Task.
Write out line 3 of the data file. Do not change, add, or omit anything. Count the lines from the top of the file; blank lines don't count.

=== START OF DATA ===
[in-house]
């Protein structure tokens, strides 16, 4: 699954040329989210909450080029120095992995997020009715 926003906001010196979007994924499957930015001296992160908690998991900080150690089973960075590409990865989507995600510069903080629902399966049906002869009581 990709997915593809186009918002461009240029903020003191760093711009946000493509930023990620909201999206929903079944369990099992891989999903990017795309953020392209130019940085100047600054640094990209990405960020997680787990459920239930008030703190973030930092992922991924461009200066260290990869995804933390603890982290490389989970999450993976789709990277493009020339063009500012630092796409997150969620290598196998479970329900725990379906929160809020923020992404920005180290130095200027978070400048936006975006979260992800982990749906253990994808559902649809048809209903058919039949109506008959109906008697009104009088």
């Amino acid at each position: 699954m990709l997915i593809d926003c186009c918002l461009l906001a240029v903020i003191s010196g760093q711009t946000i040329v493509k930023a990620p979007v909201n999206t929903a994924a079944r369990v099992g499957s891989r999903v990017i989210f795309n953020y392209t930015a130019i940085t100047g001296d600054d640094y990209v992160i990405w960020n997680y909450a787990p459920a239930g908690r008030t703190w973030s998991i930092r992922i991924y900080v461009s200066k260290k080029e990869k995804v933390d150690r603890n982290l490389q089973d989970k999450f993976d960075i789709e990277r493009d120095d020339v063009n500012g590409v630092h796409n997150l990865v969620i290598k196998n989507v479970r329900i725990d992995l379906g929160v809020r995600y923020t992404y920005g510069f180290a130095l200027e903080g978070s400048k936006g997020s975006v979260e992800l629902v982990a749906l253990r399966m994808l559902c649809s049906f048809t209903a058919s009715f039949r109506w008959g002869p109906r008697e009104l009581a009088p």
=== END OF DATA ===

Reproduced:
């Amino acid at each position: 699954m990709l997915i593809d926003c186009c918002l461009l906001a240029v903020i003191s010196g760093q711009t946000i040329v493509k930023a990620p979007v909201n999206t929903a994924a079944r369990v099992g499957s891989r999903v990017i989210f795309n953020y392209t930015a130019i940085t100047g001296d600054d640094y990209v992160i990405w960020n997680y909450a787990p459920a239930g908690r008030t703190w973030s998991i930092r992922i991924y900080v461009s200066k260290k080029e990869k995804v933390d150690r603890n982290l490389q089973d989970k999450f993976d960075i789709e990277r493009d120095d020339v063009n500012g590409v630092h796409n997150l990865v969620i290598k196998n989507v479970r329900i725990d992995l379906g929160v809020r995600y923020t992404y920005g510069f180290a130095l200027e903080g978070s400048k936006g997020s975006v979260e992800l629902v982990a749906l253990r399966m994808l559902c649809s049906f048809t209903a058919s009715f039949r109506w008959g002869p109906r008697e009104l009581a009088p």